Sitting beside Mulhem is Dana, who says she’s from the “jihad neighborhood of Baghdad,” but doesn’t name the district. He’s trying to negotiate a way to spend time with her to talk about her experience and how she landed the work.
“How much time would you spend with me? What are you going to do?” he asks.
“I’ll make you happy in any way you want,” Dana says. But first she has to check with her brother, seated just behind Mulhem, about prices and availability. They agree on $100 and a rendezvous tomorrow afternoon (Mulhem doesn’t show up). The deal is closed and our evening winds down — unless we decide to do more business. We decline. The girls are disappointed and we head out in the night.
As we stroll alongside the Mosque of President Hafez Assad, Mulhem tries to calculate the number of prostitutes in Damascus. There were about 40 girls in the Manara nightclub, he says. Now multiple that number by approximately 120 clubs and you have a pretty good estimate. Streetwalkers constitute a smaller number, and who knows how many prostitutes operate in “furnished apartments.” As we continue walking down the windy street, Mulhem grows reflective. Referring to Dana, he says, “She’s just a child. They’re all just children.”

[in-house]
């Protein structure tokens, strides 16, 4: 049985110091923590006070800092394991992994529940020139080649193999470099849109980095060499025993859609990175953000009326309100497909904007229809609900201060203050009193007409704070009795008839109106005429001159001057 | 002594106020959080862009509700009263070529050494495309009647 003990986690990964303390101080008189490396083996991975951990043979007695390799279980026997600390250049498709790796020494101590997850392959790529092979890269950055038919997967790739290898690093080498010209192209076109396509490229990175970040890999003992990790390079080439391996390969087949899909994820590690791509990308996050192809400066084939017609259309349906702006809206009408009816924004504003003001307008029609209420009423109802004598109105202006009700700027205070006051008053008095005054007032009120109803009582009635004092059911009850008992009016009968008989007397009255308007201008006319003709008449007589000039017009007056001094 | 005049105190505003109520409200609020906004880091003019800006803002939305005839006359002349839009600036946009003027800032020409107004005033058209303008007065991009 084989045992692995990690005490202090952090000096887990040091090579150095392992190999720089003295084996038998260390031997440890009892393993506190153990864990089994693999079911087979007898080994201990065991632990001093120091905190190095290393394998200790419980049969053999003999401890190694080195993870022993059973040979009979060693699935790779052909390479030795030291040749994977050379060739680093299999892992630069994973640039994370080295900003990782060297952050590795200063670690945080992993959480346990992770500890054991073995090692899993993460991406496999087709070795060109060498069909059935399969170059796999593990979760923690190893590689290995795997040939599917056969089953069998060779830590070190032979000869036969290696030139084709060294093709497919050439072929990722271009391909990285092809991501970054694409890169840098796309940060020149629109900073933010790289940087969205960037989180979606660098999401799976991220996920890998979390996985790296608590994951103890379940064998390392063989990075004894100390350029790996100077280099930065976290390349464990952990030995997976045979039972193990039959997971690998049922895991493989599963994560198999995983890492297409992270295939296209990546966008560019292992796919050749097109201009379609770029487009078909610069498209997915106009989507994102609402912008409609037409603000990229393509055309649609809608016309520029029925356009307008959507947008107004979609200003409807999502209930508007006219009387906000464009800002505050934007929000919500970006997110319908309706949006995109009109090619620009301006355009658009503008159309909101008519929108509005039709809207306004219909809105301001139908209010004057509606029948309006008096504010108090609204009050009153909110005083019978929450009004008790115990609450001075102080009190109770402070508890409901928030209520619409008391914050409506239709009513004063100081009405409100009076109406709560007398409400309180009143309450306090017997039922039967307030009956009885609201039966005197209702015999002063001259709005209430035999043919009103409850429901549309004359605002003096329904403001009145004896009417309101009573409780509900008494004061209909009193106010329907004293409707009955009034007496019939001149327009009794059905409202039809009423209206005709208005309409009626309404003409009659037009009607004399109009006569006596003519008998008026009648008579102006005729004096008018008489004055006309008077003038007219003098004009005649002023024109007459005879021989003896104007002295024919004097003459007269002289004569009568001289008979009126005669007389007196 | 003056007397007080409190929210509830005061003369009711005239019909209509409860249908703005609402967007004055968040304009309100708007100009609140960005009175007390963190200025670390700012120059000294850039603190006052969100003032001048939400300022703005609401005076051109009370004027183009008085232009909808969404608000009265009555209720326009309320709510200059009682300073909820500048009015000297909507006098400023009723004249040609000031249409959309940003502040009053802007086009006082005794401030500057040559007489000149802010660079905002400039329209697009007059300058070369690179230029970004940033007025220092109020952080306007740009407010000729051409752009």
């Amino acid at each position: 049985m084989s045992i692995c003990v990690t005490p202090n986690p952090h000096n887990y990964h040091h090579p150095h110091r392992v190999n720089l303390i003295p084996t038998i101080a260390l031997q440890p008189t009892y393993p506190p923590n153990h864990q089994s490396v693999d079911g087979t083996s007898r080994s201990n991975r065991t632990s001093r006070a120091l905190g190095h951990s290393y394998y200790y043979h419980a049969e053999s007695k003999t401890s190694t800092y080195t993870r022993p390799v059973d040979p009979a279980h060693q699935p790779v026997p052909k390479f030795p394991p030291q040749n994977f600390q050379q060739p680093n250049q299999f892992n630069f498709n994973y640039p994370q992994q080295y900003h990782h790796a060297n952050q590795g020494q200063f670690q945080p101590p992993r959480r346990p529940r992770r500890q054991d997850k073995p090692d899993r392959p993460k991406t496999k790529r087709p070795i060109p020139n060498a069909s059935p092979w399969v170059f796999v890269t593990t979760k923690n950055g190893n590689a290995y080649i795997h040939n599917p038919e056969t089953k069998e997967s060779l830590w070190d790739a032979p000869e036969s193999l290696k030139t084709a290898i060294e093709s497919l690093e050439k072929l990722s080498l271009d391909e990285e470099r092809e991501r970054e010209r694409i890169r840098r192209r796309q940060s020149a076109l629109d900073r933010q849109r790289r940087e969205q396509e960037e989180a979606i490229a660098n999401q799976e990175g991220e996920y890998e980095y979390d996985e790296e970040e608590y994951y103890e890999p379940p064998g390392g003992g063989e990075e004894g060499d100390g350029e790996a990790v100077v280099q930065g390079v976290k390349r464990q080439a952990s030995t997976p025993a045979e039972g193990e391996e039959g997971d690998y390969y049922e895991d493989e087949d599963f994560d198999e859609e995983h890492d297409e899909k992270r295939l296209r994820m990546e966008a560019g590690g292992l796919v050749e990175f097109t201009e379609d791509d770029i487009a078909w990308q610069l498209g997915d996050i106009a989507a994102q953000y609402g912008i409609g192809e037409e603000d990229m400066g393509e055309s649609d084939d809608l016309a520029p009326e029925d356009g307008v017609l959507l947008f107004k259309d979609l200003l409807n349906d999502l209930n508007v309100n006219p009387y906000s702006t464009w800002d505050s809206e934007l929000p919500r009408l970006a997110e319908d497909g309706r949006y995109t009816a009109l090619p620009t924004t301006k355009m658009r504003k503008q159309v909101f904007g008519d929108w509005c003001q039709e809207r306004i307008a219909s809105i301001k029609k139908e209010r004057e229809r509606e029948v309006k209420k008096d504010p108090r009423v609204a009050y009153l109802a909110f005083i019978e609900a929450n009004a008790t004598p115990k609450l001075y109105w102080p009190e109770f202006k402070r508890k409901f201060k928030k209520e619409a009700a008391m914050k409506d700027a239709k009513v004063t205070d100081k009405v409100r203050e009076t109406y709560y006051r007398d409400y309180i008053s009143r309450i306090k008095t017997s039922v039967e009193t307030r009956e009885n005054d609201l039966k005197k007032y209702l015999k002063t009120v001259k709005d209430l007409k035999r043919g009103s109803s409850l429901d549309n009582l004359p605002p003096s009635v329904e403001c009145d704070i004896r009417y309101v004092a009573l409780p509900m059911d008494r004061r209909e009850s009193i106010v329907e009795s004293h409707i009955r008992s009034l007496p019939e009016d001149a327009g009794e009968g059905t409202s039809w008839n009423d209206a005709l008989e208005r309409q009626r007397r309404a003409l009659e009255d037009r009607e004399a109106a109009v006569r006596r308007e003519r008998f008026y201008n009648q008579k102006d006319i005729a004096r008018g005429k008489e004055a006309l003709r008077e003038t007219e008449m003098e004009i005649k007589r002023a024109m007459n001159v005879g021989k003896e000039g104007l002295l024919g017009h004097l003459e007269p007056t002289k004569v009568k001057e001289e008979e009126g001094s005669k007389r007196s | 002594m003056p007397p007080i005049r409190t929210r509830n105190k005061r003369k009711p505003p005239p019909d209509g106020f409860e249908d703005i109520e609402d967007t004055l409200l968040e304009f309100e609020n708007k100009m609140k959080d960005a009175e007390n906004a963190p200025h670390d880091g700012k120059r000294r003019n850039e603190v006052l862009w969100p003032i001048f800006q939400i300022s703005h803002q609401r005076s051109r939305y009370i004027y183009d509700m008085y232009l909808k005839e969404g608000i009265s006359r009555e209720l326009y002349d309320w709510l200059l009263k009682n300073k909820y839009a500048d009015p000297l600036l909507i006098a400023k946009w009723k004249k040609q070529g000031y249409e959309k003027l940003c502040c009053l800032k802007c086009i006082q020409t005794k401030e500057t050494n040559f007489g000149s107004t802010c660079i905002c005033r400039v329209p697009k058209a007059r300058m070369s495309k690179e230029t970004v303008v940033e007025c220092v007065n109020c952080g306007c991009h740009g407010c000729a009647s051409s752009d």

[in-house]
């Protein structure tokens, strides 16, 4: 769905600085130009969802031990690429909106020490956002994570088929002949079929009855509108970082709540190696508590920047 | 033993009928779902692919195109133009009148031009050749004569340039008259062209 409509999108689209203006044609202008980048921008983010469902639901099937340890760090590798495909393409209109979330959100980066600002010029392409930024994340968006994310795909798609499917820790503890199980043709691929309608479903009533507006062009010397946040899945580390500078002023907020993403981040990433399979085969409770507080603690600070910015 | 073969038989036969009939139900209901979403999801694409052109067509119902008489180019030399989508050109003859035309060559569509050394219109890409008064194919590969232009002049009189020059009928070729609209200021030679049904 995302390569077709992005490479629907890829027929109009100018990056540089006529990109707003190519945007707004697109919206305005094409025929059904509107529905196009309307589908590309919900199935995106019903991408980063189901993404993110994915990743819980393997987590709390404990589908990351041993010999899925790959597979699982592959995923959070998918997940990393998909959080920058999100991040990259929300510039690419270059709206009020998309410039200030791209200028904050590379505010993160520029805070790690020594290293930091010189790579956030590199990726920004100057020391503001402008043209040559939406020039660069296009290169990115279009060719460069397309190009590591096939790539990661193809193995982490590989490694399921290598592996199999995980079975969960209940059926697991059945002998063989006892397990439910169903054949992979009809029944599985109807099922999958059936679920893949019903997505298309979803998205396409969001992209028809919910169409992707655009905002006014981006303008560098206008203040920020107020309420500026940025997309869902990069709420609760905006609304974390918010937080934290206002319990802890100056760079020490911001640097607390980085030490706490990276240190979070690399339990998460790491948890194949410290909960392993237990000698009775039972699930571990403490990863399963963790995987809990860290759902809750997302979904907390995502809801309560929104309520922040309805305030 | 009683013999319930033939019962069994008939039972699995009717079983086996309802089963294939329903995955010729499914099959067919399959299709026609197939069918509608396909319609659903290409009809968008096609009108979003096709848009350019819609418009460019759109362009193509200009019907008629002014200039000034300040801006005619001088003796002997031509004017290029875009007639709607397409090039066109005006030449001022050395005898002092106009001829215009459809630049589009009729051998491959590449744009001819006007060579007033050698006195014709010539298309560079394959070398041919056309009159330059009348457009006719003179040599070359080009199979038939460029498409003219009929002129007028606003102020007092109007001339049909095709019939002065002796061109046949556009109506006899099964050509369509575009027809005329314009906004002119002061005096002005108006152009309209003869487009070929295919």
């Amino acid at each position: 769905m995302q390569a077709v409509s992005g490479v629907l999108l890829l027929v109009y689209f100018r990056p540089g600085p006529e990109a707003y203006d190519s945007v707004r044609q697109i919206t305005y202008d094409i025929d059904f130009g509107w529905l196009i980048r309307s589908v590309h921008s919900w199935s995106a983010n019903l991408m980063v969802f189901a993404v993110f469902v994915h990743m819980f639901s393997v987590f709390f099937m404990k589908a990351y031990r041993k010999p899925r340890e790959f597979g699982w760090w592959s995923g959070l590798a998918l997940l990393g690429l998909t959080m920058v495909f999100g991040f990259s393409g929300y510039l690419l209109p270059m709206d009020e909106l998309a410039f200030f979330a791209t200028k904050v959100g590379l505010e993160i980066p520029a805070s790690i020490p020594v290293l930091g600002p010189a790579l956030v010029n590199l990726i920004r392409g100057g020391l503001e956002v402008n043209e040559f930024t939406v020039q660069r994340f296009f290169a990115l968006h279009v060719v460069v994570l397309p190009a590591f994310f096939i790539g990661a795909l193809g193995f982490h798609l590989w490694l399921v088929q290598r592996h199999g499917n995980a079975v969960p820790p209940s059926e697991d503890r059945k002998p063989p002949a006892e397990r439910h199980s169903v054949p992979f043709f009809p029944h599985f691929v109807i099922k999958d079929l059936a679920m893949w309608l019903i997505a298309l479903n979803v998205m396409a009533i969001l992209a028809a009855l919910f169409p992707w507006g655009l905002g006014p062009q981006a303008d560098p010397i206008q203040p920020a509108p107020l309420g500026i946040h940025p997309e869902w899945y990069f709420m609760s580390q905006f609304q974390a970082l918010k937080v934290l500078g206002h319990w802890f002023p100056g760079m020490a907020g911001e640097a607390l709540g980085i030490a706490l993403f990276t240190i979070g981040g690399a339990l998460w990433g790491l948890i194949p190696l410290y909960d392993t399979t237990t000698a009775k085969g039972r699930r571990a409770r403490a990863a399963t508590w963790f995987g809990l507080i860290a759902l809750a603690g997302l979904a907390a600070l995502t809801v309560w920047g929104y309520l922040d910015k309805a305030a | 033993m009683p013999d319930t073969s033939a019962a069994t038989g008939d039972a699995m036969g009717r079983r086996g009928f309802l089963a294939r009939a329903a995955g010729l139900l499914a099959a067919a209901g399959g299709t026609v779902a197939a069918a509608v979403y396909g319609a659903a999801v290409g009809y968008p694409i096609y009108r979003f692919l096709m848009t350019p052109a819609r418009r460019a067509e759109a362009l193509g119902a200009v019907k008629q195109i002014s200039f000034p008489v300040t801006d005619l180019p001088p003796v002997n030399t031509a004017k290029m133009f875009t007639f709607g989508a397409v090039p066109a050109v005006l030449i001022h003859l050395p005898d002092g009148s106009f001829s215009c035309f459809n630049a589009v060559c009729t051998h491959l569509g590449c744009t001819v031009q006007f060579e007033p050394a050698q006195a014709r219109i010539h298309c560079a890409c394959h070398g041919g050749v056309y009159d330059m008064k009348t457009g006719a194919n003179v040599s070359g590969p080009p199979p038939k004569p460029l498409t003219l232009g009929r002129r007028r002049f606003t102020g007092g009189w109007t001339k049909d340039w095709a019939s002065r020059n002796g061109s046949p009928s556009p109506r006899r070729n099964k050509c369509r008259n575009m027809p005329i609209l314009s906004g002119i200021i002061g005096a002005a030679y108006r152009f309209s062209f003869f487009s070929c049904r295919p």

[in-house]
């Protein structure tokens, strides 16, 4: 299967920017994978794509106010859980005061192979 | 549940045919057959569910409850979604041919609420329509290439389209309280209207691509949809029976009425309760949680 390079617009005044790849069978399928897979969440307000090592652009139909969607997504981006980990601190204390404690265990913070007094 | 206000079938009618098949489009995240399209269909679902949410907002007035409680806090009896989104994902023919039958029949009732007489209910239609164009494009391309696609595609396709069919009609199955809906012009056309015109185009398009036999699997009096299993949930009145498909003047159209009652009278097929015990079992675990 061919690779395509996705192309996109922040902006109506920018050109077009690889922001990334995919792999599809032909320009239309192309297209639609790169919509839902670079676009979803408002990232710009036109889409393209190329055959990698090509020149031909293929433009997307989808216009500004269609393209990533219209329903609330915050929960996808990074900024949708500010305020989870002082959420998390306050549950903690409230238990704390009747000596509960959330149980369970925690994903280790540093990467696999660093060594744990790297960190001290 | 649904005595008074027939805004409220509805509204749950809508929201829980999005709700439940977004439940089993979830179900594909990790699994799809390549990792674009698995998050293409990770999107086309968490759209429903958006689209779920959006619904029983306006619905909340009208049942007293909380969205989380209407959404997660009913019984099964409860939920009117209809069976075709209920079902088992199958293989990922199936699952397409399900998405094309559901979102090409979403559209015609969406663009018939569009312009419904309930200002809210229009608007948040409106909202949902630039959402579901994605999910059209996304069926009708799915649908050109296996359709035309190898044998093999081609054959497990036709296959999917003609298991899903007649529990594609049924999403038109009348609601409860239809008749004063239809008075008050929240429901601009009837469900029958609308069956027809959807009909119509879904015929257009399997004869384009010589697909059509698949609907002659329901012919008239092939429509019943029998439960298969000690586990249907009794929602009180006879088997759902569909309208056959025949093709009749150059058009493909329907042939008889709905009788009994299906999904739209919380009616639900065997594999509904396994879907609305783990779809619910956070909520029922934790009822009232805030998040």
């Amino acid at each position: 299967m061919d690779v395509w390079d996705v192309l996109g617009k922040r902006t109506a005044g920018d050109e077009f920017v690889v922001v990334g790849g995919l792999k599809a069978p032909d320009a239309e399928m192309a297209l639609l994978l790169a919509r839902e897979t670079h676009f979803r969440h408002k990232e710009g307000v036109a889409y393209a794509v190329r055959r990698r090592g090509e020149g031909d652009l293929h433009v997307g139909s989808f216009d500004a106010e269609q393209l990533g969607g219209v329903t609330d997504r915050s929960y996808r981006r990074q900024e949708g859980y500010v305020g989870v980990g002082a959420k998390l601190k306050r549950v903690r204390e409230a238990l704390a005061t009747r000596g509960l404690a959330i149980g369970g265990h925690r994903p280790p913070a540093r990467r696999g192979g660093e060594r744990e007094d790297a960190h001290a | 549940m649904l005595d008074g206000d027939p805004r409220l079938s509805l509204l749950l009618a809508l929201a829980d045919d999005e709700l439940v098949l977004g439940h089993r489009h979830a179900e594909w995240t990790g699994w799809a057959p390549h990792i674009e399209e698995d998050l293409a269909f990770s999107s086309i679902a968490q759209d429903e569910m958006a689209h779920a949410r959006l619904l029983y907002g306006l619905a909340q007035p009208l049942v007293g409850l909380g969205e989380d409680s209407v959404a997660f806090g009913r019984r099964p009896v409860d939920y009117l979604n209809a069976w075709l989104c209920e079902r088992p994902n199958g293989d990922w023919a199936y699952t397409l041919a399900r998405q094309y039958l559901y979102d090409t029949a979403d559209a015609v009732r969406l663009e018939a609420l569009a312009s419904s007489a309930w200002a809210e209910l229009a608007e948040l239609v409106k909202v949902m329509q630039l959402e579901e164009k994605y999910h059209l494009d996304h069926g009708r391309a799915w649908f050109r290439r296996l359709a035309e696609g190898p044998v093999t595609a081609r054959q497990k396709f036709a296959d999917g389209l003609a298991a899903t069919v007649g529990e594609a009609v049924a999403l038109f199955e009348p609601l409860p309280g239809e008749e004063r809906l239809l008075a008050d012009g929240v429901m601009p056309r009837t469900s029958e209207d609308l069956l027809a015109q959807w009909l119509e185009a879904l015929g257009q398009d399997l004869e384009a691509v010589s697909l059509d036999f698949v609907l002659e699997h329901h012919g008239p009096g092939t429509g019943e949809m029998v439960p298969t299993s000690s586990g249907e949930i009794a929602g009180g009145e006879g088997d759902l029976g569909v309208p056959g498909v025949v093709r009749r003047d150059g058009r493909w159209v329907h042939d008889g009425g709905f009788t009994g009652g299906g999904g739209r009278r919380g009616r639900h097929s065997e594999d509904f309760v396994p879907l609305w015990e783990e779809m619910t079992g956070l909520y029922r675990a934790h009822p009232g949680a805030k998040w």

One outreach organization for refugee children is the Good Shepherd Nunnery in Damascus’ crumbling Old City. The nuns’ observations of Syrian prostitution mirror Mulhem’s, but they have also met a few Iraqi women in local prisons who’ve been sold into bondage by their husbands. Mostly, says Sister Mary Claude Naoldaf, “the girls tell me they don’t like it but have to do it to support their families.”